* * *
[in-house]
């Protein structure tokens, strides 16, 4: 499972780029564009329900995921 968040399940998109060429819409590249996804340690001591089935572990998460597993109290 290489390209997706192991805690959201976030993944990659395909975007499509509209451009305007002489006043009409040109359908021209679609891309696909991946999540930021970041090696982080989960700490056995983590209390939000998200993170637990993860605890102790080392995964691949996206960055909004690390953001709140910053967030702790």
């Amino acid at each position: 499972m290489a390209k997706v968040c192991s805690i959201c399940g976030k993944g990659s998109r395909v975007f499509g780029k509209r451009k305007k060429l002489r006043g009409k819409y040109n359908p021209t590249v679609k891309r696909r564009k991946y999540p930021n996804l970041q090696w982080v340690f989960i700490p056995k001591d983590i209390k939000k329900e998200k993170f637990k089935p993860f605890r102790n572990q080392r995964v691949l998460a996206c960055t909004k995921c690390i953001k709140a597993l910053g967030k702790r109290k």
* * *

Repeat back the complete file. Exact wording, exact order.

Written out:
[in-house]
């Protein structure tokens, strides 16, 4: 499972780029564009329900995921 968040399940998109060429819409590249996804340690001591089935572990998460597993109290 290489390209997706192991805690959201976030993944990659395909975007499509509209451009305007002489006043009409040109359908021209679609891309696909991946999540930021970041090696982080989960700490056995983590209390939000998200993170637990993860605890102790080392995964691949996206960055909004690390953001709140910053967030702790």
């Amino acid at each position: 499972m290489a390209k997706v968040c192991s805690i959201c399940g976030k993944g990659s998109r395909v975007f499509g780029k509209r451009k305007k060429l002489r006043g009409k819409y040109n359908p021209t590249v679609k891309r696909r564009k991946y999540p930021n996804l970041q090696w982080v340690f989960i700490p056995k001591d983590i209390k939000k329900e998200k993170f637990k089935p993860f605890r102790n572990q080392r995964v691949l998460a996206c960055t909004k995921c690390i953001k709140a597993l910053g967030k702790r109290k």